Apple has grown to be one of the most valuable companies in the world thanks in part to the tight integration of hardware and software. Unlike Google or Microsoft, you can only get Apple’s software if you buy its hardware. That hasn’t stopped some companies from trying to sell so-called “Hackintosh” computers with custom hardware and Apple’s software. This has not worked out for said companies in the past, but a new outfit called OpenCore Computers has taken up the Hackintosh mantle with the Windows-macOS hybrid “Velociraptor.”
If you want a Windows 10 PC, you can get one for as little as a few hundred dollars. However, Apple’s computers cost considerably more. The cheapest route is the MacBook Air for $1,000. To get the full desktop experience, the new Mac Pro starts at $6,000. OpenCore, on the other hand, offers the Velociraptor for a mere $2,200, and it’s no slouch.
The Velociraptor is a fully configurable PC in a mini-ITX case with a pair of SSDs — one with Windows 10 and the other with macOS Catalina. The base model offers an 8-core Ryzen 3700X with 12 (3900X) and 16-core (3950X) upgrade options. You can also choose between multiple CPU coolers, GPUs, SSDs, and more. You can spend over $4,000 on a fully decked out Velociraptor. Each computer is a custom build, and OpenCore requires you to pay 30 percent of the cost when you place your order.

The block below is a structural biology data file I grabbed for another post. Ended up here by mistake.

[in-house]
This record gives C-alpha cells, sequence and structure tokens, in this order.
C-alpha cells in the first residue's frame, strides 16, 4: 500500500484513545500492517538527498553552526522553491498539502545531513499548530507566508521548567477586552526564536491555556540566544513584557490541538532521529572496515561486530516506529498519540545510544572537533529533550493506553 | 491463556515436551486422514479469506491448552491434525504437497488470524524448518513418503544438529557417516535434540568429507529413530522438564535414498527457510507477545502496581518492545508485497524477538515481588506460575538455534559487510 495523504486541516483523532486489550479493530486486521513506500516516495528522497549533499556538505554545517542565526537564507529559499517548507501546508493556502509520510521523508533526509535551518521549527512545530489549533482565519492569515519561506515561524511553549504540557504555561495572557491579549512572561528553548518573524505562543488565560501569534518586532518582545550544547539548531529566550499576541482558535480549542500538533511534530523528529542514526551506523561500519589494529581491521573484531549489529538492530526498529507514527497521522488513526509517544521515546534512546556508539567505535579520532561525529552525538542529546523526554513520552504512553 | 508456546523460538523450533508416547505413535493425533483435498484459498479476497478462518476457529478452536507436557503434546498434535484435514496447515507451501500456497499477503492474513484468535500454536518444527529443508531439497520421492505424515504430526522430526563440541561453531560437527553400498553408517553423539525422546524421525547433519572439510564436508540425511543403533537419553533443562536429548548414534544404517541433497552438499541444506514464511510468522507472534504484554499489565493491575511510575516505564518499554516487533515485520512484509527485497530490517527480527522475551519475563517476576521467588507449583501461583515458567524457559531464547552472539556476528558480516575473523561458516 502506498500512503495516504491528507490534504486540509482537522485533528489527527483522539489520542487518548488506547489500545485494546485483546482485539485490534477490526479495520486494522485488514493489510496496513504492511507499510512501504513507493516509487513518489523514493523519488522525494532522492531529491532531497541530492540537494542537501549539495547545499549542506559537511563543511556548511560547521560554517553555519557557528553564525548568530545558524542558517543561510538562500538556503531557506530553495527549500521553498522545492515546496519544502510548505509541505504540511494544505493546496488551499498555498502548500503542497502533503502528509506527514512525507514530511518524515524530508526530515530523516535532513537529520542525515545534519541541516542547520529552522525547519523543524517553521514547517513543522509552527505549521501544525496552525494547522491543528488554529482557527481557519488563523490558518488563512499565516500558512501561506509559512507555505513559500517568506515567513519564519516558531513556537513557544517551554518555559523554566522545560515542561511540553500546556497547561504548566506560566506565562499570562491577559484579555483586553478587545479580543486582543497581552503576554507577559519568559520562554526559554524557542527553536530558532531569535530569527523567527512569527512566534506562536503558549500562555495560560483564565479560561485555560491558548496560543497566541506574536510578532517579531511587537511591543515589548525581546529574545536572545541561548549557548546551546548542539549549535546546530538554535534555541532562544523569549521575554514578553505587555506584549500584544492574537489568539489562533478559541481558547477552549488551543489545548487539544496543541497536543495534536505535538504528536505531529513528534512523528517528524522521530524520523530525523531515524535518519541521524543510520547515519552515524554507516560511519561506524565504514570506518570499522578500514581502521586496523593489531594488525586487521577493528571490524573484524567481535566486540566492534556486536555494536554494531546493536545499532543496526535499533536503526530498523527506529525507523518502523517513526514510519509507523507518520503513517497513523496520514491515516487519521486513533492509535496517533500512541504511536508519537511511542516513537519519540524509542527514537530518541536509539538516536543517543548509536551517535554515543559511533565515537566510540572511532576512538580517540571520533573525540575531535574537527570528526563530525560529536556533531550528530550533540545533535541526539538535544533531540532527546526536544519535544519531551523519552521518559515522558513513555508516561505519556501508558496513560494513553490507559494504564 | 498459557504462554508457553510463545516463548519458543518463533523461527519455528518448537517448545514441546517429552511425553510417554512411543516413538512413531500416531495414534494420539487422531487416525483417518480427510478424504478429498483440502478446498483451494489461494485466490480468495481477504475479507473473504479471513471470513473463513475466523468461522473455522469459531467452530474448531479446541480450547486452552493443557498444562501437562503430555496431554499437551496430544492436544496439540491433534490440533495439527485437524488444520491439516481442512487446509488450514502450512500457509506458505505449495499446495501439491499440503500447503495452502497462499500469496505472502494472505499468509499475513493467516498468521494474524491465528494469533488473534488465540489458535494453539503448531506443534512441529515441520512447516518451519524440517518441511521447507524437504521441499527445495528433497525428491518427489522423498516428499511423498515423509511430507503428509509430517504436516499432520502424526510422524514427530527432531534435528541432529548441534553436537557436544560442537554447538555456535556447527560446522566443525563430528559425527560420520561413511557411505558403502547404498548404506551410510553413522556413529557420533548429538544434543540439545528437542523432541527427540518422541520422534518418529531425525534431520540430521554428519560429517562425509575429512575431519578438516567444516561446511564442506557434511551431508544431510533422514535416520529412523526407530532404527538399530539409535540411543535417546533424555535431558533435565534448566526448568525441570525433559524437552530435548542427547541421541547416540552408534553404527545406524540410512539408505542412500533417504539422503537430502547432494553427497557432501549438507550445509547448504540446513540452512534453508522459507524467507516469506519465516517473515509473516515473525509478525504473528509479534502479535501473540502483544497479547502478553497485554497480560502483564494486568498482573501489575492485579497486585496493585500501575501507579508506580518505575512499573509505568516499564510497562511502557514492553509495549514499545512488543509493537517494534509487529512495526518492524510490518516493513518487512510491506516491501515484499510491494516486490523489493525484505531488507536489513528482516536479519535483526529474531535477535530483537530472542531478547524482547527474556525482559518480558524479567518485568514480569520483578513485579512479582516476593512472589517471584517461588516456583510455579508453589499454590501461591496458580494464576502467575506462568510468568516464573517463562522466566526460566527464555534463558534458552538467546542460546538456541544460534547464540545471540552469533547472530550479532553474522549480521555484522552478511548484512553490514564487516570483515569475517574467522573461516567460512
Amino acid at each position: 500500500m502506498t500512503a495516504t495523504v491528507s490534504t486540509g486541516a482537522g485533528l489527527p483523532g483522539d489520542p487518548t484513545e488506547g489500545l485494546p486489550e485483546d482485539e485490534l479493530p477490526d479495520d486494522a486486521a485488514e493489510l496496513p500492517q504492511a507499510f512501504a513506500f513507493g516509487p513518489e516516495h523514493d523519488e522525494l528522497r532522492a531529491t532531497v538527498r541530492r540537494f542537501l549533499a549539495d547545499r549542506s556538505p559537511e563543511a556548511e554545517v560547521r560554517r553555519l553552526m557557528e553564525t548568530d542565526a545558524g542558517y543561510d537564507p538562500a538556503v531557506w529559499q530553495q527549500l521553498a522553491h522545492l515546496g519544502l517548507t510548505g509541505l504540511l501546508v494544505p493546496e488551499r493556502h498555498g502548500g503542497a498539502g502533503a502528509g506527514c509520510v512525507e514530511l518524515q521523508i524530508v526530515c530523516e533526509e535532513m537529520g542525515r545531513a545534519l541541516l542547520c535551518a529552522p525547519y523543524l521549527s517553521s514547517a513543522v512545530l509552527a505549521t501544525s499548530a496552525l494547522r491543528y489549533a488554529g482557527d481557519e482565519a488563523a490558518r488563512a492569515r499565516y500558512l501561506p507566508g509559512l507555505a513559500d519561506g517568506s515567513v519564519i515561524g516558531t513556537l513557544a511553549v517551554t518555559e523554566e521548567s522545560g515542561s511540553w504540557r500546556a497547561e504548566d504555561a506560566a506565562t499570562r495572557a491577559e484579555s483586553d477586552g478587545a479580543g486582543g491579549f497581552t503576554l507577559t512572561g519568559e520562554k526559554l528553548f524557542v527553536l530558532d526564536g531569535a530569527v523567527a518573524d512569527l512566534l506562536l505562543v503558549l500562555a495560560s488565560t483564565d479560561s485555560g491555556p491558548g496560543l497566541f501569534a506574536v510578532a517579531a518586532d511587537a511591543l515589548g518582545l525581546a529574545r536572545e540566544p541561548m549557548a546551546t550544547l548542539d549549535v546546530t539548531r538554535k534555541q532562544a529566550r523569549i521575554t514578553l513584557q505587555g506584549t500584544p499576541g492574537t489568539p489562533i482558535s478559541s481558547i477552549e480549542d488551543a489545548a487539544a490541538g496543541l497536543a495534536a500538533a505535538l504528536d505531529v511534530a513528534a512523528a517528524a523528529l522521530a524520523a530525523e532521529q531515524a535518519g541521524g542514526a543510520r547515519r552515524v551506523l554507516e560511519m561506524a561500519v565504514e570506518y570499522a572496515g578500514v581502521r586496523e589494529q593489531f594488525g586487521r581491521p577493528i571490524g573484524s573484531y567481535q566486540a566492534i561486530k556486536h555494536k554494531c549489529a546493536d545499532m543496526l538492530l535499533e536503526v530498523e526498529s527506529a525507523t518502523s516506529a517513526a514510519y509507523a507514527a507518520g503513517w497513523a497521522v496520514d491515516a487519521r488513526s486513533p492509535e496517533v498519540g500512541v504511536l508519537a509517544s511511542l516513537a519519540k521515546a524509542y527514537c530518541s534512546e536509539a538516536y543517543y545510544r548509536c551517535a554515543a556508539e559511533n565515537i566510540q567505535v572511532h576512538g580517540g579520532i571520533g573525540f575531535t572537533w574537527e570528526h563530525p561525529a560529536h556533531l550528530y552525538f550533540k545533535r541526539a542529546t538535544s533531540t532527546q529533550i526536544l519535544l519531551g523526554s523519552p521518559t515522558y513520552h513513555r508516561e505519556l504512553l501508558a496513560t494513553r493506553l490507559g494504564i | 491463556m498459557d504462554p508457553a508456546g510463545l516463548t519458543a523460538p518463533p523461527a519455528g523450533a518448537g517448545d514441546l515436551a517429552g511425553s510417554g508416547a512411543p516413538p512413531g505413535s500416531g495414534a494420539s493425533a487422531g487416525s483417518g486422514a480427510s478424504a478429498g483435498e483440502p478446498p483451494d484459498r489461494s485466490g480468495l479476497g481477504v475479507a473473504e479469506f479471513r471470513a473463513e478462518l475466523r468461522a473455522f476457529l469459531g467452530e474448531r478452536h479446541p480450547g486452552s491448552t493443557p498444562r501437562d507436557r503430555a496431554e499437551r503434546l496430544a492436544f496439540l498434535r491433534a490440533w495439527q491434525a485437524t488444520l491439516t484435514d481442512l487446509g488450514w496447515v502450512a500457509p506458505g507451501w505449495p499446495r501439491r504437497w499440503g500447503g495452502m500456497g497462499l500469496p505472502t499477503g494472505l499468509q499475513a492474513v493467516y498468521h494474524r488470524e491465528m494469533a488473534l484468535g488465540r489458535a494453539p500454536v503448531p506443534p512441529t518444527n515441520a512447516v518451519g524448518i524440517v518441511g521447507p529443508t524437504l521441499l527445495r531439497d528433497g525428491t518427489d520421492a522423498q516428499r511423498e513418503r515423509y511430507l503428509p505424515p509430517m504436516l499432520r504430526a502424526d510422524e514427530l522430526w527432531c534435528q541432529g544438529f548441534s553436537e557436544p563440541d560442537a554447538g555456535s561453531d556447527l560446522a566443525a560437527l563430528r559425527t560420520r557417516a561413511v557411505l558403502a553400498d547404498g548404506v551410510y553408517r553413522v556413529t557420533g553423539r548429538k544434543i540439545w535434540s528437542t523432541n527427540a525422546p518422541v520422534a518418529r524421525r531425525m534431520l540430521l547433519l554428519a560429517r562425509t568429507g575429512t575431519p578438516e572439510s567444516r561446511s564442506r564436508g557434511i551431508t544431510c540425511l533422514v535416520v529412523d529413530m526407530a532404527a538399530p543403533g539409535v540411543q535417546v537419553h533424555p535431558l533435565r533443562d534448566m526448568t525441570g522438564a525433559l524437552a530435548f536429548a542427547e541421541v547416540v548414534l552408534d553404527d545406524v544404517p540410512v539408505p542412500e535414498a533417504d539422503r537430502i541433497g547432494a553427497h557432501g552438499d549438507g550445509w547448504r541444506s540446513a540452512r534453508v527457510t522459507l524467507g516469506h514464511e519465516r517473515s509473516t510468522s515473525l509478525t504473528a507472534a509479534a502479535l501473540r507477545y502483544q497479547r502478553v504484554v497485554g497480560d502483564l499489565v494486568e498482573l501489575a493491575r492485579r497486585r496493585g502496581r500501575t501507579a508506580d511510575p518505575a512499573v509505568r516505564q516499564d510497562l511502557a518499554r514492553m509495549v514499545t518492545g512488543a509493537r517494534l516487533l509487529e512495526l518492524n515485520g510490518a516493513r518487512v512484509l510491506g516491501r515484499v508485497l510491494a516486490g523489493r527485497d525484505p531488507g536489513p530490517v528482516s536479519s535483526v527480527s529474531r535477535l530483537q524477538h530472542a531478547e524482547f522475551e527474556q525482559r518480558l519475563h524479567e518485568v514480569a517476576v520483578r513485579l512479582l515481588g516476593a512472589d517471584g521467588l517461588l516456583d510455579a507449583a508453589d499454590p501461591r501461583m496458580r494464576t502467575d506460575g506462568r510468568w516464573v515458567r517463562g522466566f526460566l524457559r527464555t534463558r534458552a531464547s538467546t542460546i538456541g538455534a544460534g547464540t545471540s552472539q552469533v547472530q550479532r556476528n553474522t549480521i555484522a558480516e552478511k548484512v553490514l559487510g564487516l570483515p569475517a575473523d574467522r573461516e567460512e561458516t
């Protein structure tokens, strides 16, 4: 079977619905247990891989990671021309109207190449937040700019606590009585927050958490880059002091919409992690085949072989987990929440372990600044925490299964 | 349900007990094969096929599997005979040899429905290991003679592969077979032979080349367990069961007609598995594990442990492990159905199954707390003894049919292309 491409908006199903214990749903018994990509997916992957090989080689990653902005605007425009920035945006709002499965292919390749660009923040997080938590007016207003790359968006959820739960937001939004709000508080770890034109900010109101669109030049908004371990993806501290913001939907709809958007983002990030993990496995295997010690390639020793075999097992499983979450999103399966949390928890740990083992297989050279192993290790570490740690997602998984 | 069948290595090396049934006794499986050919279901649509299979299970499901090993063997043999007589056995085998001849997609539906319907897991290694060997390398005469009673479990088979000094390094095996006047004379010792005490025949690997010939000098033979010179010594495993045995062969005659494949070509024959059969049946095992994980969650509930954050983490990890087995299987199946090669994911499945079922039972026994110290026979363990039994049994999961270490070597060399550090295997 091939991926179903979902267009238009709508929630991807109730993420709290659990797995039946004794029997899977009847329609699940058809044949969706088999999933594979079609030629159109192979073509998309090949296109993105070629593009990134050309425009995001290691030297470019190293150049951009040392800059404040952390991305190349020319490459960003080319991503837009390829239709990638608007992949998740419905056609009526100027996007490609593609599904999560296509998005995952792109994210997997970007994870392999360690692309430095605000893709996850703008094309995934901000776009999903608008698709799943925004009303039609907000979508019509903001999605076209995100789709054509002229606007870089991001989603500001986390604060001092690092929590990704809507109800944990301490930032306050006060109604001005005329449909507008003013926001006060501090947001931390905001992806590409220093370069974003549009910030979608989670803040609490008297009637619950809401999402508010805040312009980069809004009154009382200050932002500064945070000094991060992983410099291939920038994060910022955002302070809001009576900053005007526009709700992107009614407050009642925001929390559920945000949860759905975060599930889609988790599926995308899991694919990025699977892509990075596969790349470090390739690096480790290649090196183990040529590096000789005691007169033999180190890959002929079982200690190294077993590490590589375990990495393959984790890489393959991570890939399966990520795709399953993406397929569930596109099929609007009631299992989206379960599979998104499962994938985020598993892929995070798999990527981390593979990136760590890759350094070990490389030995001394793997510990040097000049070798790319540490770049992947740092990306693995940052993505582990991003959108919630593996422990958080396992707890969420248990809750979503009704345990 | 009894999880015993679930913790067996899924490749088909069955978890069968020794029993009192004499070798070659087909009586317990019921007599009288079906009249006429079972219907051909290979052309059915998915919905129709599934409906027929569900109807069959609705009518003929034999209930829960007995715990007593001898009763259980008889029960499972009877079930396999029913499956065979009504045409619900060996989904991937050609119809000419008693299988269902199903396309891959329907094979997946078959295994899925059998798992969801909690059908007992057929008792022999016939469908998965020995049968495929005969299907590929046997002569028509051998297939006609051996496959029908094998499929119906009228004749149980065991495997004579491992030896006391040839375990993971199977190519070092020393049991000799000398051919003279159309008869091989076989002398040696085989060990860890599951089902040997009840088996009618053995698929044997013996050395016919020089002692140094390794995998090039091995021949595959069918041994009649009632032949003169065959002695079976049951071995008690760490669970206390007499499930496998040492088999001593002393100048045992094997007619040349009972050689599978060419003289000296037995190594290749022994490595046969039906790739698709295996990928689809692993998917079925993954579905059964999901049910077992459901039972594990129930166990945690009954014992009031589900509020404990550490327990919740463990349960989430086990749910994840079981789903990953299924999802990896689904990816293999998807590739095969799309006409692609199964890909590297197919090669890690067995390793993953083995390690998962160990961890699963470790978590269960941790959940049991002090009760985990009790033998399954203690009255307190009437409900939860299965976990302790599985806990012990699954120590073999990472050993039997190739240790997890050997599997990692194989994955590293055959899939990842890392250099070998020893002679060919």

Apple’s End User License Agreement (EULA) restricts the sale of third-party computers running macOS. Indeed, other companies have tried to sell Hackintoshes only to be smacked down in court. The most famous was Psystar, which launched a custom Hackintosh PC in 2010. Apple’s lawyers had completely shut the company down just a few years later and secured a $2.7 million penalty.
OpenCore seems acutely aware of the legal peril. Because of Apple’s EULA, the company can’t rely on any conventional payment processors. Therefore, it’s only accepting payment for computers in Bitcoin with an escrow system called Bitrated. Yes, this does come off as somewhat shady, but this is a company willing to knowingly violate Apple’s EULA.
OpenCore has two more Hackintosh systems listed on its website, but it won’t reveal them for a few months. Apple might attempt to drown OpenCore in legal filings before that happens, though. Keeping its funds in Bitcoin might help it keep the lights on, but Apple isn’t likely to let this slide.
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